The California Public Utilities Commission (CPUC) approved plans to expand renewable energy, reduce carbon emissions, and bolster electric reliability across the state. The latest integrated resource plan (IRP) adopts a target of 25.5GW of supply-side renewable energy and 15GW of energy storage and demand response capacity by 2032. The renewable energy capacity targets would effectively raise the state’s portfolio to 73%.
The plans also significantly lower the level of greenhouse gas emissions allowable by the state, adopting a 35 million metric ton (MMT) limit for the electric sector by 2032. This figure is down from the previous 46 MMT goal and represents 86% emissions-free resources by the target year.
Mark Specht, senior energy analyst at the Union of Concerned Scientists, said he is supportive of the more aggressive goals, but believes there is more work to be done. “I believe a future target of 30 million metric tons in the next IRP cycle will be necessary to put California on the path to reducing emissions from the power sector that appropriately responds to our climate emergency,” he said.
Specht added he was pleased the new IRP did not include natural gas power plant upgrades as eligible resources under the plan. He said the boosted capacity of renewables will help reliably replace the generation of the soon-to-be-retired Diablo Canyon nuclear plant.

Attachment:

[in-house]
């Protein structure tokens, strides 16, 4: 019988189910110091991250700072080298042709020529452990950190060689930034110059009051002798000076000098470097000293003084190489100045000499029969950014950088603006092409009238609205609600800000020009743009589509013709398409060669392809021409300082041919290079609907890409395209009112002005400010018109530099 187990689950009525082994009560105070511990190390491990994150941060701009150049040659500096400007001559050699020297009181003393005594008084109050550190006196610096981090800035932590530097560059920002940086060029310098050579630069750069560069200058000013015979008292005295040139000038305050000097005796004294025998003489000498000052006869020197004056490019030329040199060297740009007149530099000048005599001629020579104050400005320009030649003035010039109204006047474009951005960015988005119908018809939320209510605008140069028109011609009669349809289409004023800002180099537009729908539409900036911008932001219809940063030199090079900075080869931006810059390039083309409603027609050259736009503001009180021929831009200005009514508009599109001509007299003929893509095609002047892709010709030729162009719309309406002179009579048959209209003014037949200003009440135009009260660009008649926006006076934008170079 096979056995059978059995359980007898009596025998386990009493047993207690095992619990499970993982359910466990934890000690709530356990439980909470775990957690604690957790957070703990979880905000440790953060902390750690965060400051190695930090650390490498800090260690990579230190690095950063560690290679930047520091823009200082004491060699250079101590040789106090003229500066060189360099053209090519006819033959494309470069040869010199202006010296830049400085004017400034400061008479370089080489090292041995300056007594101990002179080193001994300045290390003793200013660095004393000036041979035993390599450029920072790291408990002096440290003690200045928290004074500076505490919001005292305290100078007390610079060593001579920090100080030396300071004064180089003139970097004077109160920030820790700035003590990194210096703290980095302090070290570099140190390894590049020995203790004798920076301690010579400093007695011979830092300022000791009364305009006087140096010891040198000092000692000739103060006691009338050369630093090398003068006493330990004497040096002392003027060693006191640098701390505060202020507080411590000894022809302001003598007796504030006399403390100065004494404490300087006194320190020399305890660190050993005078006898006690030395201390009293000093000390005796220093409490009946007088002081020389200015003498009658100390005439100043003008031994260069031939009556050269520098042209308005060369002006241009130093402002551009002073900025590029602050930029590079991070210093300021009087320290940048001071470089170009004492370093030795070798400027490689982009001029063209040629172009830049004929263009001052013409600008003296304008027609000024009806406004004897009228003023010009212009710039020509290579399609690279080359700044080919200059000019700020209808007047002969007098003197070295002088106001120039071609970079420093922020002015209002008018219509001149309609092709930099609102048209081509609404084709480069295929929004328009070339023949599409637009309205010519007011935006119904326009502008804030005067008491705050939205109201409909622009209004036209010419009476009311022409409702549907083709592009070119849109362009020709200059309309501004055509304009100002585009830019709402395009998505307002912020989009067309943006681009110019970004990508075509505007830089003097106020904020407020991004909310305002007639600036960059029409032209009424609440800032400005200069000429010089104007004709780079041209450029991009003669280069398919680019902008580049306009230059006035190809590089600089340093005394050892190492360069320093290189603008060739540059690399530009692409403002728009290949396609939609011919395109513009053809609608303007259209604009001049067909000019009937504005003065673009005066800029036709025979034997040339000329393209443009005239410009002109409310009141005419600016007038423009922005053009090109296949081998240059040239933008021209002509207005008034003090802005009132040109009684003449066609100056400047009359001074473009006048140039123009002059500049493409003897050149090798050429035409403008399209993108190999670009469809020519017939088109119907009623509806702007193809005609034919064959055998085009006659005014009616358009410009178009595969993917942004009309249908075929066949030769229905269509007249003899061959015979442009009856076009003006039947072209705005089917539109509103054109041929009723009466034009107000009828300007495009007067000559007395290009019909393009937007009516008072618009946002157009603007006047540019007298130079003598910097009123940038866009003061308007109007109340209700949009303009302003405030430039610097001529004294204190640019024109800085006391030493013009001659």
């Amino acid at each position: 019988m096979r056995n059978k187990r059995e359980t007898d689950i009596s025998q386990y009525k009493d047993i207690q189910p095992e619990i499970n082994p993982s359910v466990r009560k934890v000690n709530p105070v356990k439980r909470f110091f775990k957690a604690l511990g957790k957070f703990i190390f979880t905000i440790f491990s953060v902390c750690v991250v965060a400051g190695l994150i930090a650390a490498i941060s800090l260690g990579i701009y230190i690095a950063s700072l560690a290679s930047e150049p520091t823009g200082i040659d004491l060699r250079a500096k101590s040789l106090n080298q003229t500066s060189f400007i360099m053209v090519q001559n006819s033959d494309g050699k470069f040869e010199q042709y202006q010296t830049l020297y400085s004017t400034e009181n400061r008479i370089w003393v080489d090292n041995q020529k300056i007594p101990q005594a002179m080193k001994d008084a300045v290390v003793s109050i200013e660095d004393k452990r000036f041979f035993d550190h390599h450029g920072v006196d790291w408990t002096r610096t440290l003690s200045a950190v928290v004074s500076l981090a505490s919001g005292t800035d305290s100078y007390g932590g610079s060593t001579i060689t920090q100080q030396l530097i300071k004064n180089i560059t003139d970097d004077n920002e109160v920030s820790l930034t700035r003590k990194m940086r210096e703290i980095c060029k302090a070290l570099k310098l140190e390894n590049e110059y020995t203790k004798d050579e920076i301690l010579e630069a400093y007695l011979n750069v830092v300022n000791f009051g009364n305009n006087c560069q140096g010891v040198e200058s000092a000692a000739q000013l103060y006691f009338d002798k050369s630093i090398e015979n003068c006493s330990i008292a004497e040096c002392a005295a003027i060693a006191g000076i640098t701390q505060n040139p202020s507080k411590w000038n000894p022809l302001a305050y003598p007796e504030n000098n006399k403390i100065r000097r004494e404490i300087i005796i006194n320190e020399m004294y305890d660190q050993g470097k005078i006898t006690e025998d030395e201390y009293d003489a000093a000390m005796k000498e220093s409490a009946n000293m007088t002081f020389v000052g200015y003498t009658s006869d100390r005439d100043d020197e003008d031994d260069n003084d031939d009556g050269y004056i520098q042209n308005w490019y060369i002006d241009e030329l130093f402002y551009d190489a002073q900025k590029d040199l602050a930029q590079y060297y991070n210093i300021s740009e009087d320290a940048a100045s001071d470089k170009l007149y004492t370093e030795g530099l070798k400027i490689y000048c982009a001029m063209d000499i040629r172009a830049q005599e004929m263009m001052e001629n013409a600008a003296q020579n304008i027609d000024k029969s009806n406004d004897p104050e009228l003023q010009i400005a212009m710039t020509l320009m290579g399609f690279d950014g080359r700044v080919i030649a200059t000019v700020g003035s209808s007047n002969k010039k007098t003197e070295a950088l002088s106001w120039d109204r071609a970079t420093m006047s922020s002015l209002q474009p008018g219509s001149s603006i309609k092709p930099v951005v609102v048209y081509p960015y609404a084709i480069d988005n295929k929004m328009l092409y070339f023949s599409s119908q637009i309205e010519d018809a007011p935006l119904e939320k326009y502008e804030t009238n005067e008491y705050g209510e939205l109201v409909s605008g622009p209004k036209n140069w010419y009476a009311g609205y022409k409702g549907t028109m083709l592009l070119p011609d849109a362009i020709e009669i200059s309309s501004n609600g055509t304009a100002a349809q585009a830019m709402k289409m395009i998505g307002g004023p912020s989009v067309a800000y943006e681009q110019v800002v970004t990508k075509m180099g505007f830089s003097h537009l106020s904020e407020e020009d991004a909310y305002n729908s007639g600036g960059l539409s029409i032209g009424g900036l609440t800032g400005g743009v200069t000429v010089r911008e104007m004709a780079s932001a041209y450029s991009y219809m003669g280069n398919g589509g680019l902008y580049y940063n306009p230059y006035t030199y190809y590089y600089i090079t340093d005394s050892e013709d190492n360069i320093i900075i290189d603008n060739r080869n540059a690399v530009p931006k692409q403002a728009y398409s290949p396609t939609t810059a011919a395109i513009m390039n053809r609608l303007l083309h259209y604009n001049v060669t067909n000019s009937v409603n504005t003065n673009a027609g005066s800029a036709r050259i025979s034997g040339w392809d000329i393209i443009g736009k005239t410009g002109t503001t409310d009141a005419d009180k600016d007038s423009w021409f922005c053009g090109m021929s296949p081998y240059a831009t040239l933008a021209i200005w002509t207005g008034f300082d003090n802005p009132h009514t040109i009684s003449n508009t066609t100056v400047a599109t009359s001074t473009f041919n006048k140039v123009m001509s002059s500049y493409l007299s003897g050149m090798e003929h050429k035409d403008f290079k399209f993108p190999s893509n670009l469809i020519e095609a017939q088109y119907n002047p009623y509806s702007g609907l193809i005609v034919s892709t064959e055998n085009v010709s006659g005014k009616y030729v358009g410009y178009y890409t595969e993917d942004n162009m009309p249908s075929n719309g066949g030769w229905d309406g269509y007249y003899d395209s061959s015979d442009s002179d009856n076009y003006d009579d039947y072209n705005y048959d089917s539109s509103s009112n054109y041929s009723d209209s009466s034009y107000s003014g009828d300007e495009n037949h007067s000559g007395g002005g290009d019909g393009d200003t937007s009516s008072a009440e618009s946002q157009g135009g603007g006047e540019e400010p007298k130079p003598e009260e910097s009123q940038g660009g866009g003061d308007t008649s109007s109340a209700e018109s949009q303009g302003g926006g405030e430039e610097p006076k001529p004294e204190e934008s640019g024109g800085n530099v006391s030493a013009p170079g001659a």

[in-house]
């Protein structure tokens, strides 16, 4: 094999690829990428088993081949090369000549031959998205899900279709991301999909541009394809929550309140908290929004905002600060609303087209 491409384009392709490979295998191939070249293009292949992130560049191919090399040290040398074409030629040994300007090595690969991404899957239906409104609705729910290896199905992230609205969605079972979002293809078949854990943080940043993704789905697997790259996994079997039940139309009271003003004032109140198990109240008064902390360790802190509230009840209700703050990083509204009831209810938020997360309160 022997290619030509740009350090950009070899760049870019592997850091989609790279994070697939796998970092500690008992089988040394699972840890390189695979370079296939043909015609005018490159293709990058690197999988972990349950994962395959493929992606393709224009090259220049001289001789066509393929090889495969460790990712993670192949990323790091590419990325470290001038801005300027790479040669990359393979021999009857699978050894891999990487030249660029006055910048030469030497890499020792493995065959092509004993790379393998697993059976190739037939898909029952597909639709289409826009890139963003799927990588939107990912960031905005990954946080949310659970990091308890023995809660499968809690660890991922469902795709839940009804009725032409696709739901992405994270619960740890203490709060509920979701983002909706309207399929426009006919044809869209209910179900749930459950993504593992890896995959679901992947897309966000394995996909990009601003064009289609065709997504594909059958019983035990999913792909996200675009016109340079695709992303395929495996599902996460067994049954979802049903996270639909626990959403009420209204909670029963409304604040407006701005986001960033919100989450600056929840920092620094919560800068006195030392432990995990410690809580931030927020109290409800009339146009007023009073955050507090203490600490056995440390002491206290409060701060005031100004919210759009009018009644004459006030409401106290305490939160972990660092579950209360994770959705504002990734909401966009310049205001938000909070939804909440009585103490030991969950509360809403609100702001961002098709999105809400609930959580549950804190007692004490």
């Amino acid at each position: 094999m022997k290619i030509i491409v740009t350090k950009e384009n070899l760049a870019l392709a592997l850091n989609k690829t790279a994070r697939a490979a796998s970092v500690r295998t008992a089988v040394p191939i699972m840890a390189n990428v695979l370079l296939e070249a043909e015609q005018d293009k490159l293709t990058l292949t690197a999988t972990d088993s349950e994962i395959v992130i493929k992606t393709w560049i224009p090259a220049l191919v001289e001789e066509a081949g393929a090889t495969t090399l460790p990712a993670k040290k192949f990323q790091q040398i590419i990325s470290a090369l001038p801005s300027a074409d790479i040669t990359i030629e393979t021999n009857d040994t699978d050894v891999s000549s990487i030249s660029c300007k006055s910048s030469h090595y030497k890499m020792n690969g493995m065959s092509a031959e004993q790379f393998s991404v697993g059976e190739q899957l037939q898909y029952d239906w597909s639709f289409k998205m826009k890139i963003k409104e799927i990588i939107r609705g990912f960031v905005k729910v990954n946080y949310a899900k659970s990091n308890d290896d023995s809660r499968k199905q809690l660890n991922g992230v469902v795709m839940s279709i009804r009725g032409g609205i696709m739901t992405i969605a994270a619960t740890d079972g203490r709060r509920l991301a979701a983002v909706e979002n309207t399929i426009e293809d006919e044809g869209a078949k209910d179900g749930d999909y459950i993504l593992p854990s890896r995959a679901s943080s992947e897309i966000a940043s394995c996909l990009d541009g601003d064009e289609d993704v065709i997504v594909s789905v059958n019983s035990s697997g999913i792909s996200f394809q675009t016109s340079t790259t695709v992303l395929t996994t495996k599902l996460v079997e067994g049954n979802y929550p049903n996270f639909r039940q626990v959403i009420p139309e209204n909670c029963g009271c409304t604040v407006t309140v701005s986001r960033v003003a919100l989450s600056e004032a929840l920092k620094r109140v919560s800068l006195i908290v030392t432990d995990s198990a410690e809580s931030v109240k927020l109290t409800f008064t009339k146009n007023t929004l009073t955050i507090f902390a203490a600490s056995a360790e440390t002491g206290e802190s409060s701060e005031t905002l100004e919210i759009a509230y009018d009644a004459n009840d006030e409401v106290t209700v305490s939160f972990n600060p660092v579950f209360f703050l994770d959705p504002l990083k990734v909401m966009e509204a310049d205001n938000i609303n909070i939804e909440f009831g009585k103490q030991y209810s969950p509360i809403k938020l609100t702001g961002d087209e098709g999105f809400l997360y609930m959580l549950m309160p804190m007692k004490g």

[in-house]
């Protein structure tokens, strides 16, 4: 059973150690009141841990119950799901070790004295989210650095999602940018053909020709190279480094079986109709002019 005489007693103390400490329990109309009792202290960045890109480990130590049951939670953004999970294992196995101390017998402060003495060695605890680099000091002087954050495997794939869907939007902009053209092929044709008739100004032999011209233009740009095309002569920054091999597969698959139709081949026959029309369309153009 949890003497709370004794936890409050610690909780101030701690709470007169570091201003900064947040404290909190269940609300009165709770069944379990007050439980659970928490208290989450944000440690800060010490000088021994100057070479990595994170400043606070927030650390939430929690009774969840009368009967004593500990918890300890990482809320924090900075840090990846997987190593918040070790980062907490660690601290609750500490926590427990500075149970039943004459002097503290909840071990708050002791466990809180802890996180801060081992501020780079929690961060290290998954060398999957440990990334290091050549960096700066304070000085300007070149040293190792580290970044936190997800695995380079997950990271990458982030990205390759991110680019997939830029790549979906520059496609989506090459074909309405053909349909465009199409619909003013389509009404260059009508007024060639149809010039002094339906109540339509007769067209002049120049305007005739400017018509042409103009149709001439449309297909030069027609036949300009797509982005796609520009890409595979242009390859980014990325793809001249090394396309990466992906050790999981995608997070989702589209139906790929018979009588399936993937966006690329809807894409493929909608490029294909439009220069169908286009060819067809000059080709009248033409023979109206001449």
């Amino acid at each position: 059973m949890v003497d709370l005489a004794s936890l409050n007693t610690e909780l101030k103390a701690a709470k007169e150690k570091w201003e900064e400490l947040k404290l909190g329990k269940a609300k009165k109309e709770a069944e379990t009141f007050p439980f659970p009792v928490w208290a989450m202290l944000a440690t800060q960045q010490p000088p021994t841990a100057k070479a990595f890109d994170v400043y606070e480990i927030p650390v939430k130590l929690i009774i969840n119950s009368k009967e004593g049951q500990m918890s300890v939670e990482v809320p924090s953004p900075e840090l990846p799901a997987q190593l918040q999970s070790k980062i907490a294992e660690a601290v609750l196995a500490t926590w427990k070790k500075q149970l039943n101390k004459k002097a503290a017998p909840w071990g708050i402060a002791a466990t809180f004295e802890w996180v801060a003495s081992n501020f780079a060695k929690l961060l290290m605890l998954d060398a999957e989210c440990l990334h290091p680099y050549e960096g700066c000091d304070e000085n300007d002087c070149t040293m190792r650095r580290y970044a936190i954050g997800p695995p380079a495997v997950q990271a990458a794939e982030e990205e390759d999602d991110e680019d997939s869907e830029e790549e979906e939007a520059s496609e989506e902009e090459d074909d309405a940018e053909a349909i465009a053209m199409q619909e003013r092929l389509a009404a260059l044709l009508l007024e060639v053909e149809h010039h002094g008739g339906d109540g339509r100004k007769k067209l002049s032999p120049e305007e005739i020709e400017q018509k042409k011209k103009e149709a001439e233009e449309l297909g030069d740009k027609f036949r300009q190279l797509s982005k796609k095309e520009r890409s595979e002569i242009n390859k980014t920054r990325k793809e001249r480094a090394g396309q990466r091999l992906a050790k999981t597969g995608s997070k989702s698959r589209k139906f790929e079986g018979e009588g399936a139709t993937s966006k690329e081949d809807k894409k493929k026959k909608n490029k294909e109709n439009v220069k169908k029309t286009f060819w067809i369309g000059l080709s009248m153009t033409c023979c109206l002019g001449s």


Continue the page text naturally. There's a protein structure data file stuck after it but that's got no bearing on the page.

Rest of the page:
Climate advocacy group, the Union of Concerned Scientists, has been actively supporting the development of programmatic procurement requirements in IRPs. While IRPs set procurement targets, they are not enshrined requirements. In support of the development of procurement requirements, Sen. Dave Min (D-Irvine), introduced SB 881, which would clarify and formalize the CPUC’s authority to establish and enforce emissions targets for the electricity sector. The Union of Concerned Scientists has sponsored the bill, which moves IRPs past planning and ensures load-serving entities follow through with climate commitments.
The CPUC’s analysis concluded that this level of renewable energy capacity additions would not require significant transmission upgrades, noting in a statement that there is “sufficient space” on the grid and that only “limited” upgrades will be needed by 2032. CPUC said this conclusion will be validated with study by the California Independent System Operator (CAISO) in the 2022-23 Transmission Planning Process.
The plans also call for two large-scale battery energy storage projects that were identified by CAISO as alternatives to transmission upgrades. CPUC said the storage alternatives offer the same level of system reliability at lower costs to ratepayers.
“Today’s decision provides direction for procurement of an unprecedented amount of new clean energy resources. It keeps us on the path toward achieving our state’s ambitious clean energy targets, while ensuring system reliability,” said Commissioner Clifford Rechtschaffen.
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